Category: Fiction

Birds, Bongs, and Briefs by Veronique Darwin

Part One: Arrival Birdy trailed a teabag through lukewarm water. Her granddaughter Missy, recently back from nursing school, held up a large cell phone: on it, a skeleton of a human, its joints lit up like jellyfish. “Osteoarthritis,” Missy said solemnly. “Damage in the place where two bones come together.” Birdy looked out the window

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Inbetween by Kaden Johnon (Grade Ten Writing Competition Winner)

Shadows of deep crimson enveloped the landscape, like a blanket of thin fog. All was mostly visible, but the only thing that one could truly see was the neon and faint aura of a single lonely building. A sign flickered just off of the russet-coloured road on which he stood, which simply read “DINER” in

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Denoument by Tim James

Mrs. Baker had never before thought of silence nor detected the subtle melodies that emanate from it. She’d never noticed its whisper and burble, its tranquil rush and swell, nor been able to feel the texture and fluidity of the millions of motes of sound that compose it. She’d never perceived how it sweeps and

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Expecting

A young woman stood over a freshly painted yellow crib, carefully adjusting some stuffed toys…Click to read more.

(Written by Rhianna Rimmer)

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Fighting the Tides

I drive in silence. My fingers itch to press the car stereo on, craving something to pay attention to and occupy my time…Click to read more (Written by Sarah Wensink)

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In the Land of Dick & Honey

When I became fatherless at twelve years old due to Daddy’s intoxicated joyride that led to his wrapped around a telephone pole death, my fate became clear. I would grow up as Honey Paterson, absentee of father-daughter dances, punchline of prostitute and stripper jokes, and likely future gold-digger with an unshakeable daddy complex…Click to read more. (Written by Danielle LaRocque)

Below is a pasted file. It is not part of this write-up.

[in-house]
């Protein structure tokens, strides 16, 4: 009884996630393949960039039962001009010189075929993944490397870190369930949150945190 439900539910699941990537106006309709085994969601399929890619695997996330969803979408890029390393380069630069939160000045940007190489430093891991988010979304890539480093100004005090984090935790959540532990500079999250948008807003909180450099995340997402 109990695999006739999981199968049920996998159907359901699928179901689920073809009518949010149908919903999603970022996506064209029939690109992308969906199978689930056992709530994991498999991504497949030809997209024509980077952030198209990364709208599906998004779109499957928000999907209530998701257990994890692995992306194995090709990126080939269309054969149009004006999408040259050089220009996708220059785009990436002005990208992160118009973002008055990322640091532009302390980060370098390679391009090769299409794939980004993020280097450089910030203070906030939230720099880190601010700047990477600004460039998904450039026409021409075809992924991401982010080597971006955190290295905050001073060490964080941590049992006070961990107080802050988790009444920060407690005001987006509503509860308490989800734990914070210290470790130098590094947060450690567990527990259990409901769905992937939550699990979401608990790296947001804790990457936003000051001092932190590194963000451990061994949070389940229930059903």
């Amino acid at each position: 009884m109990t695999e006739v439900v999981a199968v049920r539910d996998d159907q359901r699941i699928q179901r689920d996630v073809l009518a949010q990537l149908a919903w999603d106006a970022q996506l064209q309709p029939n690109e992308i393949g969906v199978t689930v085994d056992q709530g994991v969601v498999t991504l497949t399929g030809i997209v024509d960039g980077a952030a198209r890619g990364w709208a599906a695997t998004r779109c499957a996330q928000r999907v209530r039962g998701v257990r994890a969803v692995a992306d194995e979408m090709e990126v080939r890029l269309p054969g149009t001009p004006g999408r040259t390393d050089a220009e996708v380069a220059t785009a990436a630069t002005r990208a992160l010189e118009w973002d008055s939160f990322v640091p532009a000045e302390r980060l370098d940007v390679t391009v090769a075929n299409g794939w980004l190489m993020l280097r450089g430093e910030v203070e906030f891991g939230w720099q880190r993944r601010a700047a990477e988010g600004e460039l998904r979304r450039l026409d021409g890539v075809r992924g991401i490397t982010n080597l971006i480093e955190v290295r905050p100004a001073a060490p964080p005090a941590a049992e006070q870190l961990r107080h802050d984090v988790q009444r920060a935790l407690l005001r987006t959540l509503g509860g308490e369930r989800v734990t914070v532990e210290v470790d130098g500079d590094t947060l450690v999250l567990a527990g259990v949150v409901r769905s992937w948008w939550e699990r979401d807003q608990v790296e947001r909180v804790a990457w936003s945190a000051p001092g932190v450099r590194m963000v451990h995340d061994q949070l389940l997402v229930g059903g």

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February

February is my least favourite month.  Everything about it is wrong.  It is the runt of the calendar’s litter…Click to read more.
Written by: Christine Deynaka

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Man Stands in Rain

“I wish this rain would end.” He said it aloud. The rain accelerated the invasion of night. It came by pulse, thumping like a great and terrible heartbeat…

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The Writer and the Raven

The Writer and the Raven (June 8, 1876)

She first sees the bird as shadow against shimmer, black against shifting colour, stretching its wings. It makes her think of Liszt in his topcoat and tails, arms raised before the cymbal crash.

It watches her, and in the pinprick light of its avian eye she recognizes transition. She saw the same in Frédéric’s when they said goodbye—“and take that disgusting cigar with you, Aurore,” he had said, to hide emotion—as the skeletal hand that had entranced the world reached feebly for the water glass, or possibly the grave. The cold Paris night was kissed with colour as she stepped outside, a new story dancing at the edges of her mind.

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